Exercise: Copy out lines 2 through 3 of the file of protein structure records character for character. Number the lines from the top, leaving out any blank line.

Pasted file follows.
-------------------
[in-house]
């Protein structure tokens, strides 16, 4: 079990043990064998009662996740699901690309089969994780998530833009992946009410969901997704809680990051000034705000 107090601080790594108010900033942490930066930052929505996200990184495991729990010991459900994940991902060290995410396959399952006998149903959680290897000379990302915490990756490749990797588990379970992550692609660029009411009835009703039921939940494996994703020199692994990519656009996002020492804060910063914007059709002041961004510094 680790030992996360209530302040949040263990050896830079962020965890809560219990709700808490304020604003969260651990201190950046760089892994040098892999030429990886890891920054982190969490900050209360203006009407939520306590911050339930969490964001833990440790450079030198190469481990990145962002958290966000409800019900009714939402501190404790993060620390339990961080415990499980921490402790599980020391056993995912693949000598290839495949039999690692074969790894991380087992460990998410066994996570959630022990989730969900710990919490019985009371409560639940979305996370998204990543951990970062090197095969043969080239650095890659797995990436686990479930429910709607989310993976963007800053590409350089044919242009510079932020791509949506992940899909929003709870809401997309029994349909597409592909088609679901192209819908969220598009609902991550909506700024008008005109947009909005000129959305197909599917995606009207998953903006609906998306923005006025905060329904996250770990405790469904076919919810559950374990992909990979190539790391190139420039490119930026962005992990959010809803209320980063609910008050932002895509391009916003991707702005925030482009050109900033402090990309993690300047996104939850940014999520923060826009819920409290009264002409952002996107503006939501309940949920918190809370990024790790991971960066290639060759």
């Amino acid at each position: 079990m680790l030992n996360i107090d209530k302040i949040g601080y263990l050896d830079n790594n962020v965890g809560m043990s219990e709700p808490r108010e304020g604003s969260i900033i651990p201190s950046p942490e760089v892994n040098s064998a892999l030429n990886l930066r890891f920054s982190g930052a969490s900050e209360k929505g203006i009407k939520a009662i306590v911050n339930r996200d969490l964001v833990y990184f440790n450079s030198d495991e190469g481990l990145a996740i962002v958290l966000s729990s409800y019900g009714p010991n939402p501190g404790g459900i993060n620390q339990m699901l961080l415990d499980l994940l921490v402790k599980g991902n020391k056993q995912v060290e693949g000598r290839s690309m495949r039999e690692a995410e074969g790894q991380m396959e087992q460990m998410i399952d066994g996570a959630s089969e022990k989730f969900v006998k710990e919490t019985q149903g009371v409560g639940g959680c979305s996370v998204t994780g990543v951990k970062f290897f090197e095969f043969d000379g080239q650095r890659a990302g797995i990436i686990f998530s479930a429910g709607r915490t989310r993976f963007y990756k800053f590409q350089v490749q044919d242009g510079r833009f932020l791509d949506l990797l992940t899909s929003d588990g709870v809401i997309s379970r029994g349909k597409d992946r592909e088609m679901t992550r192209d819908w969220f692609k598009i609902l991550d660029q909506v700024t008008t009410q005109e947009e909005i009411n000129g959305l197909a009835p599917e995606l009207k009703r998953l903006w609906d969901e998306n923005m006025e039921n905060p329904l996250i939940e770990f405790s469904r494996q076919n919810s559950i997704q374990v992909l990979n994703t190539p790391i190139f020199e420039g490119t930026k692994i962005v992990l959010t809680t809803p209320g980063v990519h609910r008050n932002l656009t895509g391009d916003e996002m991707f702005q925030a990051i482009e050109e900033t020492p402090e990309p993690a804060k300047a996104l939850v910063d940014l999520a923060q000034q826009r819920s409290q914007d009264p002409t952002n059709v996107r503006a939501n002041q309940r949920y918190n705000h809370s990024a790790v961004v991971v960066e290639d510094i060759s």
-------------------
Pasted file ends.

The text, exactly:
């Protein structure tokens, strides 16, 4: 079990043990064998009662996740699901690309089969994780998530833009992946009410969901997704809680990051000034705000 107090601080790594108010900033942490930066930052929505996200990184495991729990010991459900994940991902060290995410396959399952006998149903959680290897000379990302915490990756490749990797588990379970992550692609660029009411009835009703039921939940494996994703020199692994990519656009996002020492804060910063914007059709002041961004510094 680790030992996360209530302040949040263990050896830079962020965890809560219990709700808490304020604003969260651990201190950046760089892994040098892999030429990886890891920054982190969490900050209360203006009407939520306590911050339930969490964001833990440790450079030198190469481990990145962002958290966000409800019900009714939402501190404790993060620390339990961080415990499980921490402790599980020391056993995912693949000598290839495949039999690692074969790894991380087992460990998410066994996570959630022990989730969900710990919490019985009371409560639940979305996370998204990543951990970062090197095969043969080239650095890659797995990436686990479930429910709607989310993976963007800053590409350089044919242009510079932020791509949506992940899909929003709870809401997309029994349909597409592909088609679901192209819908969220598009609902991550909506700024008008005109947009909005000129959305197909599917995606009207998953903006609906998306923005006025905060329904996250770990405790469904076919919810559950374990992909990979190539790391190139420039490119930026962005992990959010809803209320980063609910008050932002895509391009916003991707702005925030482009050109900033402090990309993690300047996104939850940014999520923060826009819920409290009264002409952002996107503006939501309940949920918190809370990024790790991971960066290639060759």
């Amino acid at each position: 079990m680790l030992n996360i107090d209530k302040i949040g601080y263990l050896d830079n790594n962020v965890g809560m043990s219990e709700p808490r108010e304020g604003s969260i900033i651990p201190s950046p942490e760089v892994n040098s064998a892999l030429n990886l930066r890891f920054s982190g930052a969490s900050e209360k929505g203006i009407k939520a009662i306590v911050n339930r996200d969490l964001v833990y990184f440790n450079s030198d495991e190469g481990l990145a996740i962002v958290l966000s729990s409800y019900g009714p010991n939402p501190g404790g459900i993060n620390q339990m699901l961080l415990d499980l994940l921490v402790k599980g991902n020391k056993q995912v060290e693949g000598r290839s690309m495949r039999e690692a995410e074969g790894q991380m396959e087992q460990m998410i399952d066994g996570a959630s089969e022990k989730f969900v006998k710990e919490t019985q149903g009371v409560g639940g959680c979305s996370v998204t994780g990543v951990k970062f290897f090197e095969f043969d000379g080239q650095r890659a990302g797995i990436i686990f998530s479930a429910g709607r915490t989310r993976f963007y990756k800053f590409q350089v490749q044919d242009g510079r833009f932020l791509d949506l990797l992940t899909s929003d588990g709870v809401i997309s379970r029994g349909k597409d992946r592909e088609m679901t992550r192209d819908w969220f692609k598009i609902l991550d660029q909506v700024t008008t009410q005109e947009e909005i009411n000129g959305l197909a009835p599917e995606l009207k009703r998953l903006w609906d969901e998306n923005m006025e039921n905060p329904l996250i939940e770990f405790s469904r494996q076919n919810s559950i997704q374990v992909l990979n994703t190539p790391i190139f020199e420039g490119t930026k692994i962005v992990l959010t809680t809803p209320g980063v990519h609910r008050n932002l656009t895509g391009d916003e996002m991707f702005q925030a990051i482009e050109e900033t020492p402090e990309p993690a804060k300047a996104l939850v910063d940014l999520a923060q000034q826009r819920s409290q914007d009264p002409t952002n059709v996107r503006a939501n002041q309940r949920y918190n705000h809370s990024a790790v961004v991971v960066e290639d510094i060759s």